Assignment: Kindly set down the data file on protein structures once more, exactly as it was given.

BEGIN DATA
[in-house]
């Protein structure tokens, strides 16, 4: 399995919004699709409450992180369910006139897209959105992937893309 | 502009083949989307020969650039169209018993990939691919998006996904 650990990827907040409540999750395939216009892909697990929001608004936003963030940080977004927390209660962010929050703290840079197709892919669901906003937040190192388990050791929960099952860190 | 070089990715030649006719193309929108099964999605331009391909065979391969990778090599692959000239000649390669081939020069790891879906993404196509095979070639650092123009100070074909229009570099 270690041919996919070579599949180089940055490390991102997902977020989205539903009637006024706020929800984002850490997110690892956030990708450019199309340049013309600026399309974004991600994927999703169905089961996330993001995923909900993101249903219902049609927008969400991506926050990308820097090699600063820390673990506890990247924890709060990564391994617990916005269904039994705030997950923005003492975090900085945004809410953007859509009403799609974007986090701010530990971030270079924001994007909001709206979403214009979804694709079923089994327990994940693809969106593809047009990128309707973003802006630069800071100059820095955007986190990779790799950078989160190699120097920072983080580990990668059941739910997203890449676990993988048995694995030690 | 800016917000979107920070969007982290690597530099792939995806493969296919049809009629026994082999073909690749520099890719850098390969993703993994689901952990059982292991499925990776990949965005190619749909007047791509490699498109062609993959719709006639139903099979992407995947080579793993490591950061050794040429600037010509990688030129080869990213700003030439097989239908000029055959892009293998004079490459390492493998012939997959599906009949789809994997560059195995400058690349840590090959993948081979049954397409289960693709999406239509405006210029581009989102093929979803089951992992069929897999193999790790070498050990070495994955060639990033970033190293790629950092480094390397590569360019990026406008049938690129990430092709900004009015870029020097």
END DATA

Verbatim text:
[in-house]
């Protein structure tokens, strides 16, 4: 399995919004699709409450992180369910006139897209959105992937893309 | 502009083949989307020969650039169209018993990939691919998006996904 650990990827907040409540999750395939216009892909697990929001608004936003963030940080977004927390209660962010929050703290840079197709892919669901906003937040190192388990050791929960099952860190 | 070089990715030649006719193309929108099964999605331009391909065979391969990778090599692959000239000649390669081939020069790891879906993404196509095979070639650092123009100070074909229009570099 270690041919996919070579599949180089940055490390991102997902977020989205539903009637006024706020929800984002850490997110690892956030990708450019199309340049013309600026399309974004991600994927999703169905089961996330993001995923909900993101249903219902049609927008969400991506926050990308820097090699600063820390673990506890990247924890709060990564391994617990916005269904039994705030997950923005003492975090900085945004809410953007859509009403799609974007986090701010530990971030270079924001994007909001709206979403214009979804694709079923089994327990994940693809969106593809047009990128309707973003802006630069800071100059820095955007986190990779790799950078989160190699120097920072983080580990990668059941739910997203890449676990993988048995694995030690 | 800016917000979107920070969007982290690597530099792939995806493969296919049809009629026994082999073909690749520099890719850098390969993703993994689901952990059982292991499925990776990949965005190619749909007047791509490699498109062609993959719709006639139903099979992407995947080579793993490591950061050794040429600037010509990688030129080869990213700003030439097989239908000029055959892009293998004079490459390492493998012939997959599906009949789809994997560059195995400058690349840590090959993948081979049954397409289960693709999406239509405006210029581009989102093929979803089951992992069929897999193999790790070498050990070495994955060639990033970033190293790629950092480094390397590569360019990026406008049938690129990430092709900004009015870029020097």